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The hollow Earth theory has been around for many centuries and advocates the idea that the center of the Earth is hollow or has a hollow region inside the planet. Another version of the theory is that the Earth is hollow and that we live inside it along the edge with the Sun – and usually the other planets – suspended in the center of the Earth. This theory has been linked with many culture’s religions including the Jewish Sheol and the Greek Hades. However, it has also been seriously entertained by a number of scientists.
One of the most famous proponents of hollow Earth theory is Edmond Halley, the astronomer who calculated the path of Halley’s Comet. Halley developed a hollow Earth theory in order to explain anomalous compass readings. His version of the hollow Earth was that the Earth was a shell and there were three more spherical shells within the planet the size of Venus, Mars, and Mercury. According to Halley, each sphere is like an individual world with atmosphere separating them. The shells rotate independently of each other, are lit, and could very well support life. Other scientists also believed in the hollow Earth theory. Many attribute a hollow Earth theory to the mathematician Leonhard Euler, but there does not seem to be much documentation to back this up.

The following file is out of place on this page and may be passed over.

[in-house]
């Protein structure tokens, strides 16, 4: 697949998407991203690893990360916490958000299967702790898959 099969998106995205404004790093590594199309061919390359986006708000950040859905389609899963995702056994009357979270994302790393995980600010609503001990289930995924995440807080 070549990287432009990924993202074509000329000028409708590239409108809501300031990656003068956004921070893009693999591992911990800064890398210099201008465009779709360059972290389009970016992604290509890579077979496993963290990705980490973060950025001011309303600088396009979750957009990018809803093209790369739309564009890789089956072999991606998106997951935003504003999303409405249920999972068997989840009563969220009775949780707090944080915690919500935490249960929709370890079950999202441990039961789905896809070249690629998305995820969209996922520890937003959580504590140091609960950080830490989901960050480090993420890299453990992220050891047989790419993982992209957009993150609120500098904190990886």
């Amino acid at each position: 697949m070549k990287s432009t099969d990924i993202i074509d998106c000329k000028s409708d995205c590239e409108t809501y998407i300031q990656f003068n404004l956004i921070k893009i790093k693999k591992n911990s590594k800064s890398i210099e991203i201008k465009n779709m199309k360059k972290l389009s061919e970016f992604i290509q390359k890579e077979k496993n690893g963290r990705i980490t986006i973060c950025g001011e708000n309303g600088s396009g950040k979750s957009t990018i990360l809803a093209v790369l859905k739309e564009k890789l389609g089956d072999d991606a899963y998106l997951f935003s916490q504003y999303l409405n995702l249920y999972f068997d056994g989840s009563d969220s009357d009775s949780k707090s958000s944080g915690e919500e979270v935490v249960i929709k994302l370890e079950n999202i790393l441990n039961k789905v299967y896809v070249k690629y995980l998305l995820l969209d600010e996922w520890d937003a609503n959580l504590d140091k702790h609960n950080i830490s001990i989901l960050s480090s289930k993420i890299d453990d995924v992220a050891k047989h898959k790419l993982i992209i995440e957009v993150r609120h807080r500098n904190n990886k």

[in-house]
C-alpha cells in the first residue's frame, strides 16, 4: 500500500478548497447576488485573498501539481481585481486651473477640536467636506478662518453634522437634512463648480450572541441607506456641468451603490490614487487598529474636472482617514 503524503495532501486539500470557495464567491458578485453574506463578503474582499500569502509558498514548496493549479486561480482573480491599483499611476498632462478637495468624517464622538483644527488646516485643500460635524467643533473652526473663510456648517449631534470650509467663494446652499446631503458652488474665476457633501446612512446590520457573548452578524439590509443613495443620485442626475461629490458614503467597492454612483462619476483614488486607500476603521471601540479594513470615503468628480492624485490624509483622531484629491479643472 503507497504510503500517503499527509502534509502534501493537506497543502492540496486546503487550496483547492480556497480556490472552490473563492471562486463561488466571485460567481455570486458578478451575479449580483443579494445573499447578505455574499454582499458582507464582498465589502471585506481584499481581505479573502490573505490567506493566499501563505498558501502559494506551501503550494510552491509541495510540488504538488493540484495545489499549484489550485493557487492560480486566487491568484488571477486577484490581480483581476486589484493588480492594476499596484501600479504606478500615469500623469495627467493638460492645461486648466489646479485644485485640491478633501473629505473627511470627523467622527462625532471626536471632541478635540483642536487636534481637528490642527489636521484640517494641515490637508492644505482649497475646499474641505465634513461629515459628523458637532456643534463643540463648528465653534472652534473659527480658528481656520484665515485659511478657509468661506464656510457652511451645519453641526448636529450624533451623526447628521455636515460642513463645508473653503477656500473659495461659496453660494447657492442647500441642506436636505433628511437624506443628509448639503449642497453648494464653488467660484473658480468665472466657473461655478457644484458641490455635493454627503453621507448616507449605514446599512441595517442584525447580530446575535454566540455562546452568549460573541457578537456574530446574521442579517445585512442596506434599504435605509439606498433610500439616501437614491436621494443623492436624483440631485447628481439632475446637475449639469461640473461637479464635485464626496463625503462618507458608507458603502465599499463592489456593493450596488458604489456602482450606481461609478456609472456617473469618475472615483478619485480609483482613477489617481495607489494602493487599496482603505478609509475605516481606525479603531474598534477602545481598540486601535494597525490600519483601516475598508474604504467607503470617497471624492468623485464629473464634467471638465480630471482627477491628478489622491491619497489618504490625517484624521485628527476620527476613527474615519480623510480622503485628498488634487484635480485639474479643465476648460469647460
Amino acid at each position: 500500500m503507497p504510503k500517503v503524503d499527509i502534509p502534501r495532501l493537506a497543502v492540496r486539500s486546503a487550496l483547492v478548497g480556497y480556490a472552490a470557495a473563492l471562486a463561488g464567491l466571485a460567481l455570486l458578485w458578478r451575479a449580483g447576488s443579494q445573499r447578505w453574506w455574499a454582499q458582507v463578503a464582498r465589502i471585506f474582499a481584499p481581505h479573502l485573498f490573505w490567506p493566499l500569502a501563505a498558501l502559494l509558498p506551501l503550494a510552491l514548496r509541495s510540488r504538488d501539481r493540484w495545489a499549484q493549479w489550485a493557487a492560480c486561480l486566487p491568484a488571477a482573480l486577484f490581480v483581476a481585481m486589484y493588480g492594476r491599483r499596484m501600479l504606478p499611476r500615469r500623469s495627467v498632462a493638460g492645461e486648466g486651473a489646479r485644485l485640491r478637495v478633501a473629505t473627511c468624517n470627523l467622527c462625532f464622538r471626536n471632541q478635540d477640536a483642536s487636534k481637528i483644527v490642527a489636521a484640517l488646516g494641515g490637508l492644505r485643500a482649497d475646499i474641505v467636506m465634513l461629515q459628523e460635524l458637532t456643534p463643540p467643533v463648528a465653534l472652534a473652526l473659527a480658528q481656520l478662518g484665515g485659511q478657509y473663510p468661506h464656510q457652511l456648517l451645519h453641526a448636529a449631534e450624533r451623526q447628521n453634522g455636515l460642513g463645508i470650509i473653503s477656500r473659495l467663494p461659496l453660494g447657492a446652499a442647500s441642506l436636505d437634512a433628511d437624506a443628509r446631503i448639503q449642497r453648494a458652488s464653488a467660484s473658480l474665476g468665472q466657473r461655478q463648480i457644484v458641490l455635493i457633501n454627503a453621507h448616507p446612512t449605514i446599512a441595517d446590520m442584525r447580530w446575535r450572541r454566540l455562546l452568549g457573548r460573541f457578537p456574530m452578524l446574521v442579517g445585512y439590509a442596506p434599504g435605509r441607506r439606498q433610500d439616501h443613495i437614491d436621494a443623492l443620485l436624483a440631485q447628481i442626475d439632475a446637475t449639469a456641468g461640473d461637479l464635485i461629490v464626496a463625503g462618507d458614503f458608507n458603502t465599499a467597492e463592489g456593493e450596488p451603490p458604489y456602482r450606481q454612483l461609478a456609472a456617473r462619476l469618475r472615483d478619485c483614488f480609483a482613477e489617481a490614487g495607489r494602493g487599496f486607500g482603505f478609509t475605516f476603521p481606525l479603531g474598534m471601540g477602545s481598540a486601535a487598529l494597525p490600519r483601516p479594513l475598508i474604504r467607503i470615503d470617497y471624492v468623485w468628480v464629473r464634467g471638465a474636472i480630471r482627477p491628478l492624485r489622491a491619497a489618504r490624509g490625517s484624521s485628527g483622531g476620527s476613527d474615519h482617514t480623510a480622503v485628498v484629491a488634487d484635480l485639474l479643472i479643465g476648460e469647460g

The theory has also been picked up by many laymen such as John Symmes. Symmes was an American who thought that the Earth was hollow, and that the center of the Earth could be reached through the holes at the north and south poles of the planet. He tried to raise an expedition to the North Pole, but nothing came of it before he died. When the first expedition reached the North Pole, they never found any path to the center of the Earth.
In 1869, a doctor by the name of Cyrus Teed proposed a concave hollow Earth. In his theory, our planet was a hollow shell with people living inside. The Sun was in the middle of the Earth, and people were unable to see the other side of the planet because of the thick atmosphere. Teed then founded a cult based on his ideas and declared that he was the messiah of his new religion. Even after people finally explored the poles – and found that there were not holes there – some still believed in the hollow Earth theory.
Astronomy Cast has an episode on Earth.